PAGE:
Professor Lipschutz envisions building on the existing strengths and focus of College 8 courses and programs on nature, environment and entrepreneurship, by drawing in themes, collaborators and projects based in sustainability, ecology and environmental engineering. He plans to enhance the three-quarter core course sequence through closer ties with Engineering, Physical & Biological Sciences, and Social Sciences, and to develop an honors program for students seeking to pursue interdisciplinary study and projects. Lipschutz expects College Eight “will become a communication `hub’ for the many, diverse programs, classes and research projects across UCSC in the areas of environment, ecology and sustainability.” Professor Lipschutz will seek funding to support college courses, both student-led and faculty-led, and undergraduate research opportunities. He is organizing a speakers series around the College theme to raise College Eight’s green profile, on campus and in the community.
Vice Provost and Dean of Undergraduate Education Richard Hughey notes that Professor Lipschutz is already closely involved in College Eight activities and curriculum, and is a campus leader and international scholar in global issues, sustainability, and the environment. An undergraduate student summarized Professor Lipschutz’ qualifications as follows: “Considering his vast experience and investment to our university values of research, environmental sustainability, retention, social justice, experiential education, and interdisciplinary studies, Professor Lipschutz would be an outstanding choice for our new College Eight Provost.”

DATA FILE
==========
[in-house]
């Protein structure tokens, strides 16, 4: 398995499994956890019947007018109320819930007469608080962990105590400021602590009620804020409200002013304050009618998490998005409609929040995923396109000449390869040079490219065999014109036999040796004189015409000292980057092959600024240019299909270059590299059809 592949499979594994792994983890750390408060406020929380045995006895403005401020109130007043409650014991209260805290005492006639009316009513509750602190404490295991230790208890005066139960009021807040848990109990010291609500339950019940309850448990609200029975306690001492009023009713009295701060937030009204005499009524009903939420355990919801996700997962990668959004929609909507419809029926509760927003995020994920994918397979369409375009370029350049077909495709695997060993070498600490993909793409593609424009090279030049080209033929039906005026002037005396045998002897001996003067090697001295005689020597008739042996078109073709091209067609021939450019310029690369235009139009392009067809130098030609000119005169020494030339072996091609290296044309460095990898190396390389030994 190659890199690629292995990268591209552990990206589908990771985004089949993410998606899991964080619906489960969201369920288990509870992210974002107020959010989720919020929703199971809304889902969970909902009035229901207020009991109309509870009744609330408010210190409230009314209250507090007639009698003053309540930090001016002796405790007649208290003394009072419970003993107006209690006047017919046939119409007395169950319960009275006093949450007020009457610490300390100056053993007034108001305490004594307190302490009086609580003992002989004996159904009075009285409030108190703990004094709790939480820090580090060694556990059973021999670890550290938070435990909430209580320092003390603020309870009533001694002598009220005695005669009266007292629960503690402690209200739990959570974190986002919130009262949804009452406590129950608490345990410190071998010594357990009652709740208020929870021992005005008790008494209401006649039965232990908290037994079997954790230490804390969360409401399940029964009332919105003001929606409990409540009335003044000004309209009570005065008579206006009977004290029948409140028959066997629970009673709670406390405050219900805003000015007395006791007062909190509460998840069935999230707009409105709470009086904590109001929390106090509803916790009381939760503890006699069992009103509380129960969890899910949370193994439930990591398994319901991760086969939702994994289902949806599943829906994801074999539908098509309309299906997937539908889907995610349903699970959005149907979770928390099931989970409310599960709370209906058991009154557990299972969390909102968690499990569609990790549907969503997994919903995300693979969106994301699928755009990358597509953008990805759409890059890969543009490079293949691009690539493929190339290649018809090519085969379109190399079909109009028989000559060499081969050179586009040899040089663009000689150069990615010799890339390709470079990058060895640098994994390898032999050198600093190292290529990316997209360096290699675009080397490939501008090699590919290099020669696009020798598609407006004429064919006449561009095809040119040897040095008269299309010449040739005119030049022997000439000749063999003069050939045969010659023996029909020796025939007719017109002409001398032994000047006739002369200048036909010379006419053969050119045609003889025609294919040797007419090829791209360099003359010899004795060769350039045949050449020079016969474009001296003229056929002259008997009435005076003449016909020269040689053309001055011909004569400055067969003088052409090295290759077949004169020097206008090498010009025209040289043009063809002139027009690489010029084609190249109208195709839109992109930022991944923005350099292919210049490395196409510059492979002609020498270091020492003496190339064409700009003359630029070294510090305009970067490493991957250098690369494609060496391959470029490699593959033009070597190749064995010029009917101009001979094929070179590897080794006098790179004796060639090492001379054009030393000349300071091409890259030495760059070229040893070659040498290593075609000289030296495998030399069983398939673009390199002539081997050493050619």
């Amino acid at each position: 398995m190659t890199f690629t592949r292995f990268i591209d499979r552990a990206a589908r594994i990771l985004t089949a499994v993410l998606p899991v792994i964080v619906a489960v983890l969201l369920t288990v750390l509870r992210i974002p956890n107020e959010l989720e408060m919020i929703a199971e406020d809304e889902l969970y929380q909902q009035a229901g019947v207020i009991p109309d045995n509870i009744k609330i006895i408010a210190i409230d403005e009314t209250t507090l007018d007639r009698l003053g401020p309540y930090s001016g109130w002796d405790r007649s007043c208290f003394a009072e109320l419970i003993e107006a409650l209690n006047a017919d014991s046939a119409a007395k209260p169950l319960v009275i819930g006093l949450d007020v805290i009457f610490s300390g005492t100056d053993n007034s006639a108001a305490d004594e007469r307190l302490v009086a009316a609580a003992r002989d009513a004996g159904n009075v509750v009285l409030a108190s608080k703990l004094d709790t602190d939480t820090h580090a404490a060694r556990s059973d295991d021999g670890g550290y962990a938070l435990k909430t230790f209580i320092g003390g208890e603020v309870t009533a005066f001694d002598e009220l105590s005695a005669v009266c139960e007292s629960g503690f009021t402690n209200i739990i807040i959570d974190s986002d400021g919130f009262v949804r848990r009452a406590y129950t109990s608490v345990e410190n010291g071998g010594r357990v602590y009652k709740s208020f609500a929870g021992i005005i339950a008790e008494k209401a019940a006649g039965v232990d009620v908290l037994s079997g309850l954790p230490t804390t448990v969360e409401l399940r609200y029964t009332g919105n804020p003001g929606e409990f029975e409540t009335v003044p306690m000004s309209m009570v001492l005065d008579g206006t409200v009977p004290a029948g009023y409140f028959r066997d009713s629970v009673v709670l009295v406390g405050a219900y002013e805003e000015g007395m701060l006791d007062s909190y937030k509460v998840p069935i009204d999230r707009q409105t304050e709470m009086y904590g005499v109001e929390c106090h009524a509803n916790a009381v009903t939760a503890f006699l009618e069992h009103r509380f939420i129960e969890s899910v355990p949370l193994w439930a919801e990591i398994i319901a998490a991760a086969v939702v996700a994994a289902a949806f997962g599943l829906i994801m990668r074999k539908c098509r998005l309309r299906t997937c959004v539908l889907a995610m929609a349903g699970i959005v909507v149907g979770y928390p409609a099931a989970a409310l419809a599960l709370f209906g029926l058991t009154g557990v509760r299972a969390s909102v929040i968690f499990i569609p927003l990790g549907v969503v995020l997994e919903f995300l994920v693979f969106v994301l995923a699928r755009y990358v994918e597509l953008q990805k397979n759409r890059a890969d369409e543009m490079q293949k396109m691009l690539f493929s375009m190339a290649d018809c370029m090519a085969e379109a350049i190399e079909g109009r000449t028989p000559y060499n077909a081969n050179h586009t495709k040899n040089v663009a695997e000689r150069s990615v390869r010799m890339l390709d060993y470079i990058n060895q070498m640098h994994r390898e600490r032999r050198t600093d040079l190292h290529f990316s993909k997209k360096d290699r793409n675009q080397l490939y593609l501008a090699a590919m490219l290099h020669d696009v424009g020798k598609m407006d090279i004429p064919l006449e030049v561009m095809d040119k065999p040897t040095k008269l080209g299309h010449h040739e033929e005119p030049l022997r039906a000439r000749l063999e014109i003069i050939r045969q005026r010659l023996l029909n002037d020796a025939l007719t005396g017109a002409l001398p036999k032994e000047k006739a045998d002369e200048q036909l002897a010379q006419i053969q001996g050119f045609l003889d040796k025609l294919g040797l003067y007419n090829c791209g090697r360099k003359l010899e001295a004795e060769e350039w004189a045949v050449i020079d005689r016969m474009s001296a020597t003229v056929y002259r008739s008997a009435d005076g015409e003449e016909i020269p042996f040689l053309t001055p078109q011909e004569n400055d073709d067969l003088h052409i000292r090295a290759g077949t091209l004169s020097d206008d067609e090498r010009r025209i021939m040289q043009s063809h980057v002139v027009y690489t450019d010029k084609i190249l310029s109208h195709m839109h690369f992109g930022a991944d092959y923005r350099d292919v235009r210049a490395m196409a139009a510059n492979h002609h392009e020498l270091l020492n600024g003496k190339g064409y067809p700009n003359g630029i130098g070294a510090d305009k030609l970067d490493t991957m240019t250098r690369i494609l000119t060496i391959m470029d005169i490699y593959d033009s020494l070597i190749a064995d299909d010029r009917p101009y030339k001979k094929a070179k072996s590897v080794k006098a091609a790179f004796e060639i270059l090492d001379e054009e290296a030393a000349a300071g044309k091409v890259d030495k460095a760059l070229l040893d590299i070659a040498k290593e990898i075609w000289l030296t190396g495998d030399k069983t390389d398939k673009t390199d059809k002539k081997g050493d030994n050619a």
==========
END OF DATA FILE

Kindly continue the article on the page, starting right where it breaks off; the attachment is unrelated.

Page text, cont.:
Professor Lipschutz joined the UC Santa Cruz faculty in 1990, teaching courses on international politics, foreign policy, politics and popular culture, global environmental politics, green philosophy and ethics, capitalism, empire, sustainability engineering and other topics. He has been Director and Co-Director of the UCSC Center for Global, International and Regional Studies (CGIRS) since 1996, and is a co-founder of the faculty group in Sustainability Engineering and Ecological Design (SEED), launched in 2006. He has published widely; his most recent book is Political Economy, Capitalism and Popular Culture (Rowman & Littlefield, 2010).
Division of Undergraduate Education — Enhancing Community and Scholarship